The Humble Bundle guys - PC Gamer's community heroes of the year

Tom Francis at

To give you some idea of how indie Wolfire games are, the rabbit-based kung fu game they’re making is not the first rabbit-based kung fu game they’ve made. It’s called Overgrowth, and it looks great, but it probably won’t change the indie scene forever. Their other project has already done that.

They launched the first Humble Indie Bundle last year, to enormous success: it’s just a bunch of great indie games, you pay what you want for them, and a cut of the money goes to charity. At first it doesn’t exactly sound like commercial genius – people generally pay about $5 for games worth at least $20 – but the good cause, slick presentation and friendly attitude created a perfect storm of goodwill.

These games have no DRM, they all work on Windows, Linux and Mac, and if you have any trouble with them the organisers offer quick, friendly and efficient support. The result: the bundles have now taken a total of more than $10 million in under two years.

But one of the main reasons these guys are our community heroes this year is what they've done with that success: they’ve used it as a platform to launch (or relaunch) a range of great indie games that deserve a broader audience. Four times this year, they've released new bundles that showcase a particular game or developer: Trine, Frozen Synapse, Voxatron, and most recently Introversion’s whole catalogue. Each one has taken more than $700,000, a vast success for games that genuinely deserve it.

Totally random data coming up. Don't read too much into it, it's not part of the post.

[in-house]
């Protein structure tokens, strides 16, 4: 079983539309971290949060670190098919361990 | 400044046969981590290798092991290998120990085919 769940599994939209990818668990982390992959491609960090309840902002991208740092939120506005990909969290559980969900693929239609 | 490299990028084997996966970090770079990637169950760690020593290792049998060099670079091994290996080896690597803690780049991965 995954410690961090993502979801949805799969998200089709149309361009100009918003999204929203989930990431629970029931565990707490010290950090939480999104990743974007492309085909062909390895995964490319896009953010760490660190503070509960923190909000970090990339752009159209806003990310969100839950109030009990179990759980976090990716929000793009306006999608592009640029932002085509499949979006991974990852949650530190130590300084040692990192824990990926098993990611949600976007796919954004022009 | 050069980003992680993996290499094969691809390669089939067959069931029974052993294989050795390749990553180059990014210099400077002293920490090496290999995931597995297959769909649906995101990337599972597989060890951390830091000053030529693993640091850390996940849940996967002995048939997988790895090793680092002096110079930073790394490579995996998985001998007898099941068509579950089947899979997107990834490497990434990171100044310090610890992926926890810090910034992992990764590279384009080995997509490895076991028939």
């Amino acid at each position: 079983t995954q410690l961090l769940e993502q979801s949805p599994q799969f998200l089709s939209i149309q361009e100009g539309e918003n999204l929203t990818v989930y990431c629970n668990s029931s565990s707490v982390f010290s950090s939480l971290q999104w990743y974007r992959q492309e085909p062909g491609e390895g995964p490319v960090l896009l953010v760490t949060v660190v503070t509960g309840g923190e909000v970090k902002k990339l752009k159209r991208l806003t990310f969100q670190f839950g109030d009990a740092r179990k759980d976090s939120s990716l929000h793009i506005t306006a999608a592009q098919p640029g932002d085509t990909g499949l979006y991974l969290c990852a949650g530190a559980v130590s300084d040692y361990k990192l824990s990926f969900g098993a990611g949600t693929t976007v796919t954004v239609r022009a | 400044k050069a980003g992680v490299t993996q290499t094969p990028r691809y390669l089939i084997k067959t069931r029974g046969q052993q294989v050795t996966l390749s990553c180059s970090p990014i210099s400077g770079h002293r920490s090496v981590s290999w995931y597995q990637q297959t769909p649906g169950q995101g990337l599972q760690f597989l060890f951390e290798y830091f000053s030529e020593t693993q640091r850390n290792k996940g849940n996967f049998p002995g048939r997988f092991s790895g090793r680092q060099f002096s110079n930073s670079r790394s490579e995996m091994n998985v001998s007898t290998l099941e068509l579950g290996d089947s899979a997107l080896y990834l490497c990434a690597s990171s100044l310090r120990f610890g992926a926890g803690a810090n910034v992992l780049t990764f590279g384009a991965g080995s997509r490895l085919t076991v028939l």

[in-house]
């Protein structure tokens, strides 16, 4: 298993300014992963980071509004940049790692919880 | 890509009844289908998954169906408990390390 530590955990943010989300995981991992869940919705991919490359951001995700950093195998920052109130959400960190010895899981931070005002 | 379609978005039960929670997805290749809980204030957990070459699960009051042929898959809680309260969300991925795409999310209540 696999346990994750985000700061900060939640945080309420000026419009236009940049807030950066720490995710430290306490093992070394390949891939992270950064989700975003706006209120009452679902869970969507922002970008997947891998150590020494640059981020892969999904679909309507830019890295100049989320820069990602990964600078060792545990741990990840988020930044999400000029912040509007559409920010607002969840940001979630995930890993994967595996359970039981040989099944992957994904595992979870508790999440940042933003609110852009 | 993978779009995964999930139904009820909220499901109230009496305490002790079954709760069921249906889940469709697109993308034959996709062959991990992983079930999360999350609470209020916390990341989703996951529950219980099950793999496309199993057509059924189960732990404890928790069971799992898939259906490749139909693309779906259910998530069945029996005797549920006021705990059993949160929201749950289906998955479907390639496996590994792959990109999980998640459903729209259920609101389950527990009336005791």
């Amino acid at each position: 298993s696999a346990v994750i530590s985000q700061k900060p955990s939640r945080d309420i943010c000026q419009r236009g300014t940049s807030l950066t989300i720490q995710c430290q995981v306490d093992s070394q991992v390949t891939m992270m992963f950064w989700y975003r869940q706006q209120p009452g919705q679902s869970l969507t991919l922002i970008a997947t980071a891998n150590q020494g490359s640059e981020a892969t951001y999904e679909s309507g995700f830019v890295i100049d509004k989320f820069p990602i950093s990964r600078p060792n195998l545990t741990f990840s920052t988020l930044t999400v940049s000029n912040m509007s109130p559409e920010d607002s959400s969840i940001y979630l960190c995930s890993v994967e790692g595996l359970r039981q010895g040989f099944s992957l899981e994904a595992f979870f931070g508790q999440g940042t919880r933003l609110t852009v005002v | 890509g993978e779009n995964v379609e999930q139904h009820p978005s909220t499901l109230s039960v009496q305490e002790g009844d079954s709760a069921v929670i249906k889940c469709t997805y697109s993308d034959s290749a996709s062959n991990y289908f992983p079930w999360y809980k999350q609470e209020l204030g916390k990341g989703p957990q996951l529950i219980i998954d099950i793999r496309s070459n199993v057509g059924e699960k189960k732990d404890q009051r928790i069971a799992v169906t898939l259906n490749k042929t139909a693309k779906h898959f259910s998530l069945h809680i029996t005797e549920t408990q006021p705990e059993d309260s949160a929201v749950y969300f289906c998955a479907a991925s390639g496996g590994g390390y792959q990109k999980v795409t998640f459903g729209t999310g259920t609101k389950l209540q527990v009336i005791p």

The latest, Humble Indie Bundle 4, launched on December 13th and made $500,000 within its first few hours. The final total will be divided between the organisers, at least seven game developers, and two charities. But the sheer popularity of these bundles, the latest in particular, makes each of those shares substantial. In many cases, the bundles guarantee that a lot of great indie developers are able to continue making new games for us to enjoy.

The Humble phenomenon is the latest stage of an ongoing revolution in indie games. First, tools like Game Maker, Unity and a free version of the Unreal engine made it dramatically easier for anyone to make a game with no startup cash. Then Steam led a charge for digital distribution that left the indie-friendly platform the dominant player in PC gaming. Now, small developers have a new channel to get enormous exposure and sales for great games, without either a marketing budget or the need for a mainstream publisher.

It’s a huge catalyst for getting great and interesting games to the populace at large, and it’s making PC gaming better for everyone.

Highly recommended: DJ Wheat and Tastosis.